US Senators Investigate ‘Amazon’s Choice’ Badge
Democratic Senators, Bob Menendez and Richard Blumenthal have grown increasingly curious about how Amazon selects items to don the “Amazon’s Choice” badge after several reports caught fire. The pair believe that the badge might cause consumers to blindly trust products that turn out to be faulty or even dangerous. Now, the U.S. senators want answers.
“We are concerned that the badge is assigned in a arbitrary manner, or worse, based on fraudulent product reviews,” Menendez and Blumenthal said in a letter to Amazon CEO Jeff Bezos.
The letter cited several sources, including an article written by Buzzfeed News reporter, Nicole Nguyen. She listed several examples of how the “Amazon’s Choice” mark established a level of trust in consumers who were left disappointed by misrepresented products. One “Amazon’s Choice” item was labeled as an “infant thermometer” yet the description from the manufacturer specifically said “not suitable for baby using at all,” in addition to other information listing the product’s unreliability. Yet somehow, the thermometer maintained a 3.6-star rating and received over 1,509 reviews.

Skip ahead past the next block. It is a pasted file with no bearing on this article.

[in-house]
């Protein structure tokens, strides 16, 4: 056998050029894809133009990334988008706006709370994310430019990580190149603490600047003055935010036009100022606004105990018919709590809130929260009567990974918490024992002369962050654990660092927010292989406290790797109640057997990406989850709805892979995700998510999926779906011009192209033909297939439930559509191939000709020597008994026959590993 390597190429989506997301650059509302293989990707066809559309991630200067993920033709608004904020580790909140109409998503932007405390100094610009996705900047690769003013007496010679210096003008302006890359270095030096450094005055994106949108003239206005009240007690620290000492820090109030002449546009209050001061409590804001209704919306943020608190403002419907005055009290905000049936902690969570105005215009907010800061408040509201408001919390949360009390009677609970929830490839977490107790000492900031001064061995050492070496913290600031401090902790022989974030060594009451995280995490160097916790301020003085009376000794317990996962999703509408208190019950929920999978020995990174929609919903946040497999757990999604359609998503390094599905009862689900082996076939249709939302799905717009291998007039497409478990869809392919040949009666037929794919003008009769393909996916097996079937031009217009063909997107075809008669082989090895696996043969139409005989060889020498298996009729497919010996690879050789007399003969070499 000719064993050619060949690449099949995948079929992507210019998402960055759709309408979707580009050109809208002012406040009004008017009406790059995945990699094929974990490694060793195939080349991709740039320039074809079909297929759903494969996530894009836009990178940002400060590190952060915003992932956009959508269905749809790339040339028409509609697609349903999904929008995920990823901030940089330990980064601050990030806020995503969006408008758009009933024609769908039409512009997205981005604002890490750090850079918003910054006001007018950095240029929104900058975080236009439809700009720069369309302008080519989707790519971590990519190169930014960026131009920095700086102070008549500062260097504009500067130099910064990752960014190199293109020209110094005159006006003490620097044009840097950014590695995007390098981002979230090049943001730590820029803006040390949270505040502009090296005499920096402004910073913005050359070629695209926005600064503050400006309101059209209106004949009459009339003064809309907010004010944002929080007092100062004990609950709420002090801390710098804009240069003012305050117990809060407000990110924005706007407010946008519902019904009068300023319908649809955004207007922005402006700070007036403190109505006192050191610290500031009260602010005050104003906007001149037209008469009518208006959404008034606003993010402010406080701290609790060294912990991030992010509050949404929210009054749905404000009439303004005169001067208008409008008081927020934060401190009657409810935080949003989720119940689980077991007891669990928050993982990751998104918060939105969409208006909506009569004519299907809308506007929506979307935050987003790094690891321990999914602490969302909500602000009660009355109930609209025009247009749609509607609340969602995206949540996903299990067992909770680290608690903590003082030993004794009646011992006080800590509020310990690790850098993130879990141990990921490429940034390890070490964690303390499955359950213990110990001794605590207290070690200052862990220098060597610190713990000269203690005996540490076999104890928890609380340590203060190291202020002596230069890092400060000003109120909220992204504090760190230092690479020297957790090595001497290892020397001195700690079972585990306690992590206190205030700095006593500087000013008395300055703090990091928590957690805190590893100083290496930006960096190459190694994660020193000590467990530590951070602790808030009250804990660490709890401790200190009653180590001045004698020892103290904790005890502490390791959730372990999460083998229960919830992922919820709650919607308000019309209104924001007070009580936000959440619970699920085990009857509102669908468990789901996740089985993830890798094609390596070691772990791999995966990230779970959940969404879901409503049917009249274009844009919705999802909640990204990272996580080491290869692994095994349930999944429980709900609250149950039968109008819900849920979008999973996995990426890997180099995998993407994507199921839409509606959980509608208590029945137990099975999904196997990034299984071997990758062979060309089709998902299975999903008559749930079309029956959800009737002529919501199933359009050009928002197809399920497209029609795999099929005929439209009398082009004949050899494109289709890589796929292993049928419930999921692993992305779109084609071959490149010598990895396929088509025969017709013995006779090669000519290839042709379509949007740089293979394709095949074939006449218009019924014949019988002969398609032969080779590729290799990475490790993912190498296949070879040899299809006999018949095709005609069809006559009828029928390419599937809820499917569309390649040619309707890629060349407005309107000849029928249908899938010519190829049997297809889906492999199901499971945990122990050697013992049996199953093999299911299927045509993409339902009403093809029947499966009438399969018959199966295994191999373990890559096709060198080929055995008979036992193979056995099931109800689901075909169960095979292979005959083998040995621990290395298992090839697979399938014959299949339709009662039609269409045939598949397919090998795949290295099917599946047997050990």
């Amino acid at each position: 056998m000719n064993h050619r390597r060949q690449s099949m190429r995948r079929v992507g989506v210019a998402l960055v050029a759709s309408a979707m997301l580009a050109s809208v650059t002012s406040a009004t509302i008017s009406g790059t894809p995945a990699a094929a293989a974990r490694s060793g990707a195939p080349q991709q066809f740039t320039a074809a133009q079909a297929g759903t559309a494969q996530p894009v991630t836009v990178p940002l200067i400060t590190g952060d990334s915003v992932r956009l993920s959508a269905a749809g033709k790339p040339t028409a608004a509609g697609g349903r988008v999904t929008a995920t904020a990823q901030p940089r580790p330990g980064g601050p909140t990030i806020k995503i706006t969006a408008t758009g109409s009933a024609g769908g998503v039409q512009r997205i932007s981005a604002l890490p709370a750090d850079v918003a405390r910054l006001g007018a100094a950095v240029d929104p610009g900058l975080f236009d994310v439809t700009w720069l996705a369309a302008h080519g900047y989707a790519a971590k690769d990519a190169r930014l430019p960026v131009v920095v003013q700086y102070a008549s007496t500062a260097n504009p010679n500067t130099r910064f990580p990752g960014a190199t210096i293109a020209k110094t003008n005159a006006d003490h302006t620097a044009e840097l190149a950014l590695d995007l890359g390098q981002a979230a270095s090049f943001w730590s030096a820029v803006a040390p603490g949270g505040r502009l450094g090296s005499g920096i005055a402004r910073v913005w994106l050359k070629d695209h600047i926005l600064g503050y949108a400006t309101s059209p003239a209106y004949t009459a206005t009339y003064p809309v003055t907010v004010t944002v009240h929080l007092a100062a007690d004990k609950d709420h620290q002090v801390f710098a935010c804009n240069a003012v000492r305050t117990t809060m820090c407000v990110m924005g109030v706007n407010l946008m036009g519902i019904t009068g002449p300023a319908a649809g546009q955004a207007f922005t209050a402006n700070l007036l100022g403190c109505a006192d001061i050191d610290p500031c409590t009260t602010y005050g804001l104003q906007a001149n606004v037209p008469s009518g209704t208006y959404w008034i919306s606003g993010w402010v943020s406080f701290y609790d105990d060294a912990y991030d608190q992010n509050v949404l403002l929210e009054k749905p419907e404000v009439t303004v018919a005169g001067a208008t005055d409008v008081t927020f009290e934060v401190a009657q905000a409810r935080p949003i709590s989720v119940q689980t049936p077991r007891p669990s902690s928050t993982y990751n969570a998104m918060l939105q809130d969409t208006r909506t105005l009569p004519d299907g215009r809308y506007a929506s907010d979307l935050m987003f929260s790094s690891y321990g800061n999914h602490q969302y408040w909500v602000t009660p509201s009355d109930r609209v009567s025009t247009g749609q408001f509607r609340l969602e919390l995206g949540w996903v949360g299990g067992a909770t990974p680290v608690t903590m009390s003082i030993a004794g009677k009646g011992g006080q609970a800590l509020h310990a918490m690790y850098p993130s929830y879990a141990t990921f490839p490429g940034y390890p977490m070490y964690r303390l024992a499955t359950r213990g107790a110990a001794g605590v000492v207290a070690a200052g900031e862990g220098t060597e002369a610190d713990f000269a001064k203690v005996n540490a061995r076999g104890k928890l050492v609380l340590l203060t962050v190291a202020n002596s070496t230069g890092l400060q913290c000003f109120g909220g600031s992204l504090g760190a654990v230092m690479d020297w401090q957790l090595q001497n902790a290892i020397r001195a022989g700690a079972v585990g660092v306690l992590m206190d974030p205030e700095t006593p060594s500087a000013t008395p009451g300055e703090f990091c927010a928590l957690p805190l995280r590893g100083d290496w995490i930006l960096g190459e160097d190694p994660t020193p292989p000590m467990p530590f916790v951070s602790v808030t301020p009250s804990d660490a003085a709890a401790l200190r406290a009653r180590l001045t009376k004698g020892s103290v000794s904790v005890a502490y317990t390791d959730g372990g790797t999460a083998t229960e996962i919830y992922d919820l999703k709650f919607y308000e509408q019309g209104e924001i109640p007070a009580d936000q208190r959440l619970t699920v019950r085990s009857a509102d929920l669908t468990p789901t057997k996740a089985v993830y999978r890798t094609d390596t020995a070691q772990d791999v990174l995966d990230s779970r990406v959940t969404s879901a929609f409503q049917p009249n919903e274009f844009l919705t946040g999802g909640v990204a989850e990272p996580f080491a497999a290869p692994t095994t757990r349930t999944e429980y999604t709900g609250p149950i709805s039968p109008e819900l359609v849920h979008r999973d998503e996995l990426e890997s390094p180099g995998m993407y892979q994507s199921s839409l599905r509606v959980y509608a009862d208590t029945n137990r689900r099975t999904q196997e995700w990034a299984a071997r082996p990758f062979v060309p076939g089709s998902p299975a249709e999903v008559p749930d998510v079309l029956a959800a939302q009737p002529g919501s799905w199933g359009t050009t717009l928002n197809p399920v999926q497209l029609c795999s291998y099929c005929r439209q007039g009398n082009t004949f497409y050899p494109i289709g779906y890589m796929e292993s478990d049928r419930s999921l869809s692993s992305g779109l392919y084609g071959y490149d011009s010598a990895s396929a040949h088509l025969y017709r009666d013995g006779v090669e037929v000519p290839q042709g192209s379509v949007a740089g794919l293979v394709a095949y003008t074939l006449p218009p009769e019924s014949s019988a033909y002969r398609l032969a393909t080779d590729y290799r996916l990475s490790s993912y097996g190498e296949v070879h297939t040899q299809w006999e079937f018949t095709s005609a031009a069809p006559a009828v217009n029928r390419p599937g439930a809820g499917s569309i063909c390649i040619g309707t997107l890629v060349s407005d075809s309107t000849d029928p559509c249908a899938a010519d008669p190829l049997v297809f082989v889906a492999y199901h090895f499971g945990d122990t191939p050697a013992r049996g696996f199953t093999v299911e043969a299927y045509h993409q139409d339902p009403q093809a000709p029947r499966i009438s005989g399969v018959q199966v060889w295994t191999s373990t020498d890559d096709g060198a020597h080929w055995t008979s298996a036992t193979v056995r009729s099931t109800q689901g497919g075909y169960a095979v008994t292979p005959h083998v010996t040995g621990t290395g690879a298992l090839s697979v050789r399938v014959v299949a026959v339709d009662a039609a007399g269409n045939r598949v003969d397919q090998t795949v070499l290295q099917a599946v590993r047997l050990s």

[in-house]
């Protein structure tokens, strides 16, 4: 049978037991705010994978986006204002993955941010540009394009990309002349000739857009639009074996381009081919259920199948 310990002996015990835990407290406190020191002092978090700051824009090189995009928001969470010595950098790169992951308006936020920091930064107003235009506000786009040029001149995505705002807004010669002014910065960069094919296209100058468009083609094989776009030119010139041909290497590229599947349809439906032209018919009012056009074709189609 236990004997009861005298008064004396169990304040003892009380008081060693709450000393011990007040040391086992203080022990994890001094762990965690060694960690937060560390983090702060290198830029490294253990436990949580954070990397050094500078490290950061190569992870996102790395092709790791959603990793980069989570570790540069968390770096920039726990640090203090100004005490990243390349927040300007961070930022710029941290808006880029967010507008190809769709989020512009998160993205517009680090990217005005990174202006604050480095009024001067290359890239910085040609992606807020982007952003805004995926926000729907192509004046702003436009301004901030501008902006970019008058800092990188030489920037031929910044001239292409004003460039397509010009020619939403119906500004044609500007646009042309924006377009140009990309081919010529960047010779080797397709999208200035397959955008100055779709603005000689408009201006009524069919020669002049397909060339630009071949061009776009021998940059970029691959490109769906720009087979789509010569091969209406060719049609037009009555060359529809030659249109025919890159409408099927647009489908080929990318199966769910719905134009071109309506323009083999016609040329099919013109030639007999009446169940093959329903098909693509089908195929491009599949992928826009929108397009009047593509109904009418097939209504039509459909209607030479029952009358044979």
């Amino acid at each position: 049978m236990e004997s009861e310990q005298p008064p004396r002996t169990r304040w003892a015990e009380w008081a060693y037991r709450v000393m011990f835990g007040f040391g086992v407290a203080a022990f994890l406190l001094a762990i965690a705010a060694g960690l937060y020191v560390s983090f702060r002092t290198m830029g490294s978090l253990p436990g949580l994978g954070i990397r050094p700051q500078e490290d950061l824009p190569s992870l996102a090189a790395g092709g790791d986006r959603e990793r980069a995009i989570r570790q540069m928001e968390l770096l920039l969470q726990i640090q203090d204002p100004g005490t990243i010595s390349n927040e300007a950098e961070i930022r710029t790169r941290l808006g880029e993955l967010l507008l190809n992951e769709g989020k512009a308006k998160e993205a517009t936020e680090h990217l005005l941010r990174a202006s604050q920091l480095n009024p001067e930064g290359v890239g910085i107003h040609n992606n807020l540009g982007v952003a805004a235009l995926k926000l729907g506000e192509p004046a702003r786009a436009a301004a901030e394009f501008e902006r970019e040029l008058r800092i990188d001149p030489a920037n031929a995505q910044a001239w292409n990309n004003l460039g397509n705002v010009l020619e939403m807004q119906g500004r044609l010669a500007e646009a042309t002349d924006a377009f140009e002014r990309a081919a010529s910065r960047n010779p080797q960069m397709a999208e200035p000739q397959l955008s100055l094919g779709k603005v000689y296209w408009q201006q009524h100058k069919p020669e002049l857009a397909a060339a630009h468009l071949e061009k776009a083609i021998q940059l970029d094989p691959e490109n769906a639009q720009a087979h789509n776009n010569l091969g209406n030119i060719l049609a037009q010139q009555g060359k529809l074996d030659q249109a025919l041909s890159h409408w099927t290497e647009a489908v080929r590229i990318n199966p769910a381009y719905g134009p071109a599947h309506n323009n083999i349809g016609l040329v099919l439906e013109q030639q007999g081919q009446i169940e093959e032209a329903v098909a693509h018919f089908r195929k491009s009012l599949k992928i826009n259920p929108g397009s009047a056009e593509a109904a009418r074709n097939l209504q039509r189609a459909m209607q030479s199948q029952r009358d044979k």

The reason the badge appeared on the products in the first place, Nguyen says, is because of an algorithm based on customer reviews, price, and availability. An Amazon spokesperson reached out to Nguyen following the article, and said that both algorithms and humans are involved in the process, though they did not reveal to which degree.
The Buzzfeed News article went on to highlight a slew of products that received completely unrelated reviews. On a listing for a Mac Book Pro Charger (with an Amazon’s Choice badge, of course) one user wrote “Best pistachios anywhere. Perfectly Seasoned.” The 4.1-star rated charger also had reviews that described a lumbar support aid and a sewing machine. Amazon claims to take fraudulent reviews very seriously, and even threatens users with suspension and legal action if they violate the participation guidelines. But clearly, tons of fake reviews can very easily slip through the cracks.
“While, we recognize that Amazon has taken actions in the past to combat fraudulent reviews -- the problem persists -- and Amazon may be exacerbating the problem by actively promoting products with fraudulent reviews,” wrote the senators.
Menendez and Blumenthal asked Bezos completely define the process involved in the Amazon’s Choice program, and how the retailer combats fraudulent reviews. The Amazon CEO has until Sept. 16 to respond to their questions.